Six women who worked in a suburban Chicago high school are suing Sterigenics, alleging the sterilization company’s ethylene oxide emissions caused them to develop cancer.
The plaintiffs are just a few of several Willowbrook, Illinois residents and Hinsdale South High School personnel who have developed cancer over the years at alarming rates. Although they suspected something wasn’t right, teachers at the high school used to tell each other not to drink the water. They never knew that the Sterigenics plant less than a mile away was releasing tons of a highly carcinogenic gas used to sterilize prepackaged disposable medical equipment.
One of the teachers told CBS Chicago that many of the teachers would keep the classroom windows wide open during the spring and fall, completely unaware of the invisible ethylene oxide emissions that spewed from the Sterigenics plant for more than three decades.
One of the teachers, who is suffering from an incurable form of blood cancer, said five people in her department developed cancer. Another plaintiff who is battling breast cancer said there were six in her department.
“In our building there’s probably 35 to 40 of my fellow teachers who have cancer,” Jeannie Conrad-Debroeck, one of the former teachers, told Chicago’s WGNTV Channel 9. “We’ve lost seven to 10 of my friends who were teachers to breast and brain cancer.”
The teachers worked at Hinsdale South High School mostly in the ’80s and ’90s and had no family history of cancer, according to WGNTV.
It was just last year that news broke of an Environmental Protection Agency (EPA) analysis finding ethylene oxide to be many times more harmful than previously thought. The agency had previously warned state health departments of its findings, but residents of the affected communities remained in the dark.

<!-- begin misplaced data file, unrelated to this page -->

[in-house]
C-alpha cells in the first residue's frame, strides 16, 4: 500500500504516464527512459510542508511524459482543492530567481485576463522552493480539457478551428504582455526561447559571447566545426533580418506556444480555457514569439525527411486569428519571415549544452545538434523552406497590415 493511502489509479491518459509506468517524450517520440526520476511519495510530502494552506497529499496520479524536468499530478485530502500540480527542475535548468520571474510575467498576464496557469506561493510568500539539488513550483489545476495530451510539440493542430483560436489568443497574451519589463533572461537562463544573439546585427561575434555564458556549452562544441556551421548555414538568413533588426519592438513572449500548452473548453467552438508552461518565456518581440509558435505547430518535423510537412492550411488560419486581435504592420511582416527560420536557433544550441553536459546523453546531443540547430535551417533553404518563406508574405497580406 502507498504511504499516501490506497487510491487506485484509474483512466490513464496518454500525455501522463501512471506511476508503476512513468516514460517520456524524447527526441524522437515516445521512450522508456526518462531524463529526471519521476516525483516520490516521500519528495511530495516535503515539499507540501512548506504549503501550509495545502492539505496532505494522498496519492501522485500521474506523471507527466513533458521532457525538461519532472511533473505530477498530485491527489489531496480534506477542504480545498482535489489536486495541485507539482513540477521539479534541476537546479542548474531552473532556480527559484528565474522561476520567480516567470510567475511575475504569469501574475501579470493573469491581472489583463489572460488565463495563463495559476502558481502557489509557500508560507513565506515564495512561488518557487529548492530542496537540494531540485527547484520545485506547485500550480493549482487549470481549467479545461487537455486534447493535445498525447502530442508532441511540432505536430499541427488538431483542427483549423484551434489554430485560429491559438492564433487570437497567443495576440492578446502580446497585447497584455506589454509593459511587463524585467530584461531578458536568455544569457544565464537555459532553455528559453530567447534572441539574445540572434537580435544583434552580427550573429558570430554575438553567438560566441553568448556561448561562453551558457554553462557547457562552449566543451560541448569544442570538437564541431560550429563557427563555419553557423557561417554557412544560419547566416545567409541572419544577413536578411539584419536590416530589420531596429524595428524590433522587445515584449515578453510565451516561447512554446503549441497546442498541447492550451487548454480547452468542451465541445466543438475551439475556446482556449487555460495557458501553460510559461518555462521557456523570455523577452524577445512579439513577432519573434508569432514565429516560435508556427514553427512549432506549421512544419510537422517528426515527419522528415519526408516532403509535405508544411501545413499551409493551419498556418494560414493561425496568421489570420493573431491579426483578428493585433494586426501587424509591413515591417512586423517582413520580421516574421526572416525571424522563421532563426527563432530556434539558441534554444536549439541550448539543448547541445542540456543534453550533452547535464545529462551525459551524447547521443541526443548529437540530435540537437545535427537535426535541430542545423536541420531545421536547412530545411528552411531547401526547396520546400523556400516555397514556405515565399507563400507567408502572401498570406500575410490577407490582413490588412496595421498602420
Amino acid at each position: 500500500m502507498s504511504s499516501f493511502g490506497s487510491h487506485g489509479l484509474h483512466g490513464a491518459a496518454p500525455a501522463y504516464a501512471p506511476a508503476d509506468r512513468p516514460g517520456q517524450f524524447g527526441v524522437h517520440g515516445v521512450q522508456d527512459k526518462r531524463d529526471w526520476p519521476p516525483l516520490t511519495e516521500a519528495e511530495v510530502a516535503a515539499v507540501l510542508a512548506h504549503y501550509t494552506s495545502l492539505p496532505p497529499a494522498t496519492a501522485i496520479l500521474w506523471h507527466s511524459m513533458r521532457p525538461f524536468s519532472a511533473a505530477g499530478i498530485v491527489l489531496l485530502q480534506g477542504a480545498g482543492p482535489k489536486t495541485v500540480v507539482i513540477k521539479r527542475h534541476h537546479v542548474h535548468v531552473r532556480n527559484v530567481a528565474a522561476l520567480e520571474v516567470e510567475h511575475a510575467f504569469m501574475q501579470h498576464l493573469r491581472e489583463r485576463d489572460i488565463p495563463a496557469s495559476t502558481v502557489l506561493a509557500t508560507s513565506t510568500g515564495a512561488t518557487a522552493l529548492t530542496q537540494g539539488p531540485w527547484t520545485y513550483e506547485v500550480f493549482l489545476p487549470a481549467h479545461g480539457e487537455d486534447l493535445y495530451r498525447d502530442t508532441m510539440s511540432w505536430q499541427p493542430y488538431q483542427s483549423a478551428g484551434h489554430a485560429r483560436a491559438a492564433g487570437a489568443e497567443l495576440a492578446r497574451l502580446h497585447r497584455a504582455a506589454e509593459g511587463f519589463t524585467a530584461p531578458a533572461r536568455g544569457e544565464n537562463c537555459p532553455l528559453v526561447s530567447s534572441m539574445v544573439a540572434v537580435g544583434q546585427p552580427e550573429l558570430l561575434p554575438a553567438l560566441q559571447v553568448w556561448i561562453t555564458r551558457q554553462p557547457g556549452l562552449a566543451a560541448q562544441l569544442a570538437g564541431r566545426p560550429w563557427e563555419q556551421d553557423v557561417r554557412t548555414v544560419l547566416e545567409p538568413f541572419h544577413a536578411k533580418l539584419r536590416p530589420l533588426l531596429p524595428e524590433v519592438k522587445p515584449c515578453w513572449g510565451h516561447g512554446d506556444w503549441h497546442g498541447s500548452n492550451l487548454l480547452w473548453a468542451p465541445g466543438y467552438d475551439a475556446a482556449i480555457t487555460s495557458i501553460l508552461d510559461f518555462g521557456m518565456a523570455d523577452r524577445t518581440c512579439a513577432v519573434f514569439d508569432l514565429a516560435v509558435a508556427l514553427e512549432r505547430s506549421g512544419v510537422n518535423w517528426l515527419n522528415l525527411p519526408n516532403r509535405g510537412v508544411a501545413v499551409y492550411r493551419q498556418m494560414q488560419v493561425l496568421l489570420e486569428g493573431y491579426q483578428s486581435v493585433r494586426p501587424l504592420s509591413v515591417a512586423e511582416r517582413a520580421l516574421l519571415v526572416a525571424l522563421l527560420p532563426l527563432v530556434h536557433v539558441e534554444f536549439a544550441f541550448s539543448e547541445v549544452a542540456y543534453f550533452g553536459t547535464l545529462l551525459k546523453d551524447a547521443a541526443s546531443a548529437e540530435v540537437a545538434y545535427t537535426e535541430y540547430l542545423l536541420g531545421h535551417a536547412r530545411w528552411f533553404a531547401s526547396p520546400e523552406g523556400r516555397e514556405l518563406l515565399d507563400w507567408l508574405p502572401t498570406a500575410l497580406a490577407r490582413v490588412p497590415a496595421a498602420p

In February, The Intercept reported on the ethylene oxide hazards in A Tale of Two Toxic Cities, essentially breaking the news for the first time to residents of Willowbrook and other communities across the U.S. about the ethylene oxide threat.
One of the teachers suing Sterigenics told CBS Chicago that she is “as mad as can be” about being left in the dark. “I’m worried about the people that do not know. They need to know your health is at risk.”
Another emphasized that ethylene oxide emissions aren’t just an issue affecting Willowbrook. “It’s a national issue, and people are unknowingly being exposed without having to be.”
The lawsuit is one of several lodged against Sterigenics and other sterilizing facilities since the public became aware of ethylene oxide emissions and their devastating effects on human health.
Sterigenics told CBS News in a statement that it’s “confident that it is not responsible for causing” cancers and that it has “consistently complied with and outperformed applicable regulations.” But cancer rates in communities near sterilization plants are troublingly high and the EPA’s latest research shows that ethylene oxide regulations have been grossly inadequate for decades.
A lawyer representing the six women told CBS that documents show Sterigenics knew the risks it was dealing with when it built its Willowbrook facility. In 1984, the Illinois EPA told Sterigenics that its ethylene oxide emissions would be drastically higher “than desirable” based on the plant’s design, but the company forged ahead anyway, according to the complaint.
Sterigenics permanently closed its Willowbrook operations amid the public outcry there. The company continues to operate several other plants in the U.S., including one in Smyrna, Georgia, that has also closed. However, that plant is expected to reopen after the company completes anti-emissions upgrades and protocols.